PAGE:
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NGO’s work together to provide water to communities

EPA and local law enforcement in Aguas Buenas assessing a water treatment system.

Non-governmental organizations (NGOs) are supporting more than 89,000 total residents in 237 communities all across Puerto Rico that rely on water sources from pumps and wells for their drinking water, the Federal Emergency Management Agency said.

The NGO engineers, working in coordination with FEMA and the Environmental Protection Agency (EPA), assessed the water systems in these communities for damage and evaluated them for repair or replacement solutions.

FEMA and other government agencies are able to meet the immediate potable water needs by delivering bottled water to those that cannot access bulk water sites, while the NGOs and Puerto Rico’s officials are working to find more permanent answers, the agency stated.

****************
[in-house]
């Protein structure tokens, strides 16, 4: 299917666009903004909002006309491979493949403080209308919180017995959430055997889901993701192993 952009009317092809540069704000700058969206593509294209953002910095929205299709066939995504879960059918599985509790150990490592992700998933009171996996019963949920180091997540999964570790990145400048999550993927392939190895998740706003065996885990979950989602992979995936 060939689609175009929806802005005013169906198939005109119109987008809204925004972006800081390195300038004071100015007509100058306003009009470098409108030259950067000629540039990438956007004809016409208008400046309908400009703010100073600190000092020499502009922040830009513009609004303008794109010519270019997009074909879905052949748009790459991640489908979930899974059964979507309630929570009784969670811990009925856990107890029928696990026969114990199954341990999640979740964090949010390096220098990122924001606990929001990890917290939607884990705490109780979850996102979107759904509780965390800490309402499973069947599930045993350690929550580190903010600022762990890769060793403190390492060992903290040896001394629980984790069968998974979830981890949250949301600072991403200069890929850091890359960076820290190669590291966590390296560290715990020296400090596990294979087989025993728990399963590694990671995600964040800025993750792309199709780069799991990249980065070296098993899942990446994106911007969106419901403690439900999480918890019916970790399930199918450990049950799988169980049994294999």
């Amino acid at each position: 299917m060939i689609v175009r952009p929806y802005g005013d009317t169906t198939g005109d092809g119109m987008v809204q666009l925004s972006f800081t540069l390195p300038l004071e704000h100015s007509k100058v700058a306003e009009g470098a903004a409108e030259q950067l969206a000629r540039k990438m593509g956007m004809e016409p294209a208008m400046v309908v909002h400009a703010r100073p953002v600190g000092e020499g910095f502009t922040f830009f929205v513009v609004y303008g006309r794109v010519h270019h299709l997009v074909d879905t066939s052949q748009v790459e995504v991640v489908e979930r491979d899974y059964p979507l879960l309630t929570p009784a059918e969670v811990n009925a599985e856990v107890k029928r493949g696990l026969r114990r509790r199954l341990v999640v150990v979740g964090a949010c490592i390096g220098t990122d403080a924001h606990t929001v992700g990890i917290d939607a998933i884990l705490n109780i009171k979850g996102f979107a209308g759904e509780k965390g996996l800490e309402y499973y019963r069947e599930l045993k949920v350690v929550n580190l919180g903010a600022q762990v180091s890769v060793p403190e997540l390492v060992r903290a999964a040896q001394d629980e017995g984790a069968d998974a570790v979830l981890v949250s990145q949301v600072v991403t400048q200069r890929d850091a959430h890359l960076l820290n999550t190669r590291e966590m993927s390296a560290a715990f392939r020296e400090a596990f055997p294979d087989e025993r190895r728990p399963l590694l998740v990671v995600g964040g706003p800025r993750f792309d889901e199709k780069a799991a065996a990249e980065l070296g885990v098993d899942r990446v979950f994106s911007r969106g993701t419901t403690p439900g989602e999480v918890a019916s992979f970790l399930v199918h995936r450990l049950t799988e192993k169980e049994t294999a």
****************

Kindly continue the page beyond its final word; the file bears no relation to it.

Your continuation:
This is where NGOs such as Water Mission, Samaritan’s Purse, the Salvation Army, Project Hope, Mercy Corps, the American Red Cross, and others, come in. One of the solutions has been to distribute Pure2Go Water Purifier kits or Sawyer PointONE filters to the residents.

These reusable filters remove harmful bacteria. Living Water Treatment Systems have been installed directly into nearby creeks and streams to provide the residents with purified water when their original water treatment methods are not repairable.

Meanwhile, some water treatment systems just need a power source, which the NGOs are able to provide via solar or diesel/gas powered generators.

“Monetary donations to these organizations are the best way to be a part of providing Puerto Rico with potable water. The donations are used to purchase the supplies, arrange transport for the supplies to Puerto Rico, and distribute them to these communities,” FEMA said.

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This story was written by our staff based on a press release.

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